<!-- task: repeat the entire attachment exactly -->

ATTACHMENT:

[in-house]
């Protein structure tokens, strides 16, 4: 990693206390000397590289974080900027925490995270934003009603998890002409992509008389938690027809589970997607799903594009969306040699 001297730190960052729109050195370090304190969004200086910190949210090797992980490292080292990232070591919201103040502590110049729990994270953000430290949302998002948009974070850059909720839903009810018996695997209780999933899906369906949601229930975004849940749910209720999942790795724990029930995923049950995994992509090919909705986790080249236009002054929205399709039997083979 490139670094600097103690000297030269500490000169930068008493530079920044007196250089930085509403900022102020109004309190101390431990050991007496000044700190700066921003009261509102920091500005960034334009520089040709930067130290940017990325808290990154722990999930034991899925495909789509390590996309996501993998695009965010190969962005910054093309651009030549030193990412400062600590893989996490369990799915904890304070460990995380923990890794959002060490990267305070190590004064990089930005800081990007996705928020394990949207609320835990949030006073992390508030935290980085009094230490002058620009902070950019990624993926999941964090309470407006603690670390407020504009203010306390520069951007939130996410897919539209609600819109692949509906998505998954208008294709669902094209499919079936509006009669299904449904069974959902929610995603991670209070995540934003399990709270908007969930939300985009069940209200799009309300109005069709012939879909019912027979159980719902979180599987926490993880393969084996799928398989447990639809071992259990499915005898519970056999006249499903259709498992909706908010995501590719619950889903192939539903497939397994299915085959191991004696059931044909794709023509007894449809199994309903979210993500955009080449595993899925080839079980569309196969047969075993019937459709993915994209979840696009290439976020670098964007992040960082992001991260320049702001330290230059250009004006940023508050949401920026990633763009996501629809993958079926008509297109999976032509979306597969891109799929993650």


[in-house]
């Protein structure tokens, strides 16, 4: 990693206390000397590289974080900027925490995270934003009603998890002409992509008389938690027809589970997607799903594009969306040699 001297730190960052729109050195370090304190969004200086910190949210090797992980490292080292990232070591919201103040502590110049729990994270953000430290949302998002948009974070850059909720839903009810018996695997209780999933899906369906949601229930975004849940749910209720999942790795724990029930995923049950995994992509090919909705986790080249236009002054929205399709039997083979 490139670094600097103690000297030269500490000169930068008493530079920044007196250089930085509403900022102020109004309190101390431990050991007496000044700190700066921003009261509102920091500005960034334009520089040709930067130290940017990325808290990154722990999930034991899925495909789509390590996309996501993998695009965010190969962005910054093309651009030549030193990412400062600590893989996490369990799915904890304070460990995380923990890794959002060490990267305070190590004064990089930005800081990007996705928020394990949207609320835990949030006073992390508030935290980085009094230490002058620009902070950019990624993926999941964090309470407006603690670390407020504009203010306390520069951007939130996410897919539209609600819109692949509906998505998954208008294709669902094209499919079936509006009669299904449904069974959902929610995603991670209070995540934003399990709270908007969930939300985009069940209200799009309300109005069709012939879909019912027979159980719902979180599987926490993880393969084996799928398989447990639809071992259990499915005898519970056999006249499903259709498992909706908010995501590719619950889903192939539903497939397994299915085959191991004696059931044909794709023509007894449809199994309903979210993500955009080449595993899925080839079980569309196969047969075993019937459709993915994209979840696009290439976020670098964007992040960082992001991260320049702001330290230059250009004006940023508050949401920026990633763009996501629809993958079926008509297109999976032509979306597969891109799929993650």